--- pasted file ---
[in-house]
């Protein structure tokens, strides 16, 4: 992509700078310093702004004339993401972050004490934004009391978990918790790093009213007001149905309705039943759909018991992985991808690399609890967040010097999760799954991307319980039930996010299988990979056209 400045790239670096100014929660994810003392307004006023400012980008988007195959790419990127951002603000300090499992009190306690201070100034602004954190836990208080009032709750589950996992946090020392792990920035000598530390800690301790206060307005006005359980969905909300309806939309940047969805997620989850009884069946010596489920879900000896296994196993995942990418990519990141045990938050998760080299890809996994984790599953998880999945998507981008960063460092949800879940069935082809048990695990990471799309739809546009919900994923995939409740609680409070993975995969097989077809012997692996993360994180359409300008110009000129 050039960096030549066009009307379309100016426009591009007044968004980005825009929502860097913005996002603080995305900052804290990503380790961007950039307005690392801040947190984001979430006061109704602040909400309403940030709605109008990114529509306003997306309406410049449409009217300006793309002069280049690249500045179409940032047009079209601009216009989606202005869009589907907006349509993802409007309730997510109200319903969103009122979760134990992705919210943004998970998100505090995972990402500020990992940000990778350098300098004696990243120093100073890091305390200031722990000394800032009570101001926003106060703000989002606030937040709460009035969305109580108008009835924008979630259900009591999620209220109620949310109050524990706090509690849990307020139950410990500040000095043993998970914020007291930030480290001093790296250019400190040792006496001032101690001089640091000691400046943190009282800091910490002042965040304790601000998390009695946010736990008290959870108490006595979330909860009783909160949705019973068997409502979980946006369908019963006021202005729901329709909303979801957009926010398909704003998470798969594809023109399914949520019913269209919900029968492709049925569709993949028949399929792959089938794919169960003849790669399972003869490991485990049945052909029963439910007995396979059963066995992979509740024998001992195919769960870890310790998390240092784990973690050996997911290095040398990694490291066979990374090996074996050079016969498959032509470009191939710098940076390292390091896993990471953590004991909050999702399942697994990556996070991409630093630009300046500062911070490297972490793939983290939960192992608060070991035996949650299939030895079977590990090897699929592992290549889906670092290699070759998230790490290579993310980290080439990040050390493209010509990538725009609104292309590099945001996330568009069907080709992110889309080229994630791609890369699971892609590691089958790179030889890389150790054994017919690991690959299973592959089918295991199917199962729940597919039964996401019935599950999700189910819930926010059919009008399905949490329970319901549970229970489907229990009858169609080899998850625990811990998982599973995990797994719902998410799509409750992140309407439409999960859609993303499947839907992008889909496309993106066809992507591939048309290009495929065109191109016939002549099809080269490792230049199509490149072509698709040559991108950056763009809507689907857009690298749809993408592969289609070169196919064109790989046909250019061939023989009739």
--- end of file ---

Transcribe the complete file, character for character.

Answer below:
[in-house]
């Protein structure tokens, strides 16, 4: 992509700078310093702004004339993401972050004490934004009391978990918790790093009213007001149905309705039943759909018991992985991808690399609890967040010097999760799954991307319980039930996010299988990979056209 400045790239670096100014929660994810003392307004006023400012980008988007195959790419990127951002603000300090499992009190306690201070100034602004954190836990208080009032709750589950996992946090020392792990920035000598530390800690301790206060307005006005359980969905909300309806939309940047969805997620989850009884069946010596489920879900000896296994196993995942990418990519990141045990938050998760080299890809996994984790599953998880999945998507981008960063460092949800879940069935082809048990695990990471799309739809546009919900994923995939409740609680409070993975995969097989077809012997692996993360994180359409300008110009000129 050039960096030549066009009307379309100016426009591009007044968004980005825009929502860097913005996002603080995305900052804290990503380790961007950039307005690392801040947190984001979430006061109704602040909400309403940030709605109008990114529509306003997306309406410049449409009217300006793309002069280049690249500045179409940032047009079209601009216009989606202005869009589907907006349509993802409007309730997510109200319903969103009122979760134990992705919210943004998970998100505090995972990402500020990992940000990778350098300098004696990243120093100073890091305390200031722990000394800032009570101001926003106060703000989002606030937040709460009035969305109580108008009835924008979630259900009591999620209220109620949310109050524990706090509690849990307020139950410990500040000095043993998970914020007291930030480290001093790296250019400190040792006496001032101690001089640091000691400046943190009282800091910490002042965040304790601000998390009695946010736990008290959870108490006595979330909860009783909160949705019973068997409502979980946006369908019963006021202005729901329709909303979801957009926010398909704003998470798969594809023109399914949520019913269209919900029968492709049925569709993949028949399929792959089938794919169960003849790669399972003869490991485990049945052909029963439910007995396979059963066995992979509740024998001992195919769960870890310790998390240092784990973690050996997911290095040398990694490291066979990374090996074996050079016969498959032509470009191939710098940076390292390091896993990471953590004991909050999702399942697994990556996070991409630093630009300046500062911070490297972490793939983290939960192992608060070991035996949650299939030895079977590990090897699929592992290549889906670092290699070759998230790490290579993310980290080439990040050390493209010509990538725009609104292309590099945001996330568009069907080709992110889309080229994630791609890369699971892609590691089958790179030889890389150790054994017919690991690959299973592959089918295991199917199962729940597919039964996401019935599950999700189910819930926010059919009008399905949490329970319901549970229970489907229990009858169609080899998850625990811990998982599973995990797994719902998410799509409750992140309407439409999960859609993303499947839907992008889909496309993106066809992507591939048309290009495929065109191109016939002549099809080269490792230049199509490149072509698709040559991108950056763009809507689907857009690298749809993408592969289609070169196919064109790989046909250019061939023989009739």